• Why drivers with six months or less in the industry and drivers 41-60 in age seem to have an increased likelihood of leaving their carriers
  • How Stay Metrics gathers the information they track, and why that information is useful to recruiters to clear up any misunderstandings with drivers
  • Becca shares specific examples of how the Stay Metrics information can be used to clarify the carrier’s messaging to drivers
  • How Stay Metrics looks at how drivers view the work they do, the relationships they have at work and their work-life balance
  • Why it is important to help new drivers understand your culture by connecting them with other drivers and build friendships within your company
  • Why drivers not knowing the name of their recruiters is a clear red flag that relationships aren’t being built successfully at your company
  • Why Becca believes a change in how recruiters are paid is coming, and why she believes recruiters are a valuable piece of the retention process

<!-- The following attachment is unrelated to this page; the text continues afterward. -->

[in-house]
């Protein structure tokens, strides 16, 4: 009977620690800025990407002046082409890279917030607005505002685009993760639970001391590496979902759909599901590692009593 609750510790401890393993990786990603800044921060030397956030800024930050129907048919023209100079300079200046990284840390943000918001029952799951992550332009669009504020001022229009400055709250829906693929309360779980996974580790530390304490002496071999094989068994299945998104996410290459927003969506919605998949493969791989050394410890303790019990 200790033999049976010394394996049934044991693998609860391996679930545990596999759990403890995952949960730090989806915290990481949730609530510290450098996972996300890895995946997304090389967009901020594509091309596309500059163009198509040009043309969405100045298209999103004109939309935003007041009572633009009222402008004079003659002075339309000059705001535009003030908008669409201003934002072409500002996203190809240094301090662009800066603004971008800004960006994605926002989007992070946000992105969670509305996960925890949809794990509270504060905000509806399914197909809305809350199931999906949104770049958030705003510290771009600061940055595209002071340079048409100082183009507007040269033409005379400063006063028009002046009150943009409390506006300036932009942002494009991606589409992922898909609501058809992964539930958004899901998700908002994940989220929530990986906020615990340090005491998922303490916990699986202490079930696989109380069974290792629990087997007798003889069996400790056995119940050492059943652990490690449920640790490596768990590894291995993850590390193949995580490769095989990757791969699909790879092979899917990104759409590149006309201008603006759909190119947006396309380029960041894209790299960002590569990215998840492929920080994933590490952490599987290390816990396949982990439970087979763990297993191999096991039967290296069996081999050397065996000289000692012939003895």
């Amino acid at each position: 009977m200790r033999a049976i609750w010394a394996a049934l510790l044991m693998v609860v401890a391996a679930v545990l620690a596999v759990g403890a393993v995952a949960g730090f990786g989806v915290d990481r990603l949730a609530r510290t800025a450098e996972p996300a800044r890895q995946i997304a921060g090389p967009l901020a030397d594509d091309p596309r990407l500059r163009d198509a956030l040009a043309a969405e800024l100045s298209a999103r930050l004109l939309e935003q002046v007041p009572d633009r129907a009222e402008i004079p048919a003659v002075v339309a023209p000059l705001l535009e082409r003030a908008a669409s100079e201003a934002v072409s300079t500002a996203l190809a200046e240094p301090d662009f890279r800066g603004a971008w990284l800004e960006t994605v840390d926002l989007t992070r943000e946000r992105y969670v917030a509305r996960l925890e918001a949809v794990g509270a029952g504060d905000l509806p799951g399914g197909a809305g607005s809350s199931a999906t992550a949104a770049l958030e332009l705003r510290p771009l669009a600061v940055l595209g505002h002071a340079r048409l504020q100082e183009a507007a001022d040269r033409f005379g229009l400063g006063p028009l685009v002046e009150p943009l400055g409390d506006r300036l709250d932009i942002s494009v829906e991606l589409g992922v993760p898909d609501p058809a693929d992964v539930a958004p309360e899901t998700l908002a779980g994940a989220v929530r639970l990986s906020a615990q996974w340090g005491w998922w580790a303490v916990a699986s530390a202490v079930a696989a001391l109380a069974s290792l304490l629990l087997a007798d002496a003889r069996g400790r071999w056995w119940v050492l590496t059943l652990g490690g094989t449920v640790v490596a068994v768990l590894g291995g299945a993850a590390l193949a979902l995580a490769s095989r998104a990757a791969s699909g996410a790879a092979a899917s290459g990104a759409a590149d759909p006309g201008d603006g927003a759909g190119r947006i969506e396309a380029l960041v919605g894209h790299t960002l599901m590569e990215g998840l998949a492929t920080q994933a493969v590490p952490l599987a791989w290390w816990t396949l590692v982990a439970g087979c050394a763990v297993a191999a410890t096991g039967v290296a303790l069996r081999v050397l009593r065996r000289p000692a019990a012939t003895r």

• What kinds of results carriers are seeing when using Stay Metrics’ data to streamline and improve their recruiting and retention processes

Tanker fleet plugs the driver-turnover leak

DC Velocity

April 8, 2019

Trucking companies know that in an era of driver shortages, a sound driver-retention plan is critical to keeping their trucks rolling. It’s easier—and cheaper—to hold onto a trained employee than to recruit and train new ones.

That’s true for firms in every sector of the industry, including tank-trucking companies like Plattsmouth, Neb.-based Liquid Trucking. One of the country’s 30 largest tank-trucking companies, Liquid Trucking serves the continental U.S. and Canada with a fleet of more than 150 tractors and 280 tanker trailers, specializing in agricultural, food-grade, and hazmat shipments.

To attract and keep drivers, Liquid offers well-equipped trucks and a competitive pay structure. However, in 2014, company officials became concerned that Liquid’s turnover rate was out of step with its benefits and culture. Drivers were leaving at a higher-than-expected rate, and the management team didn’t know how to reverse this trend.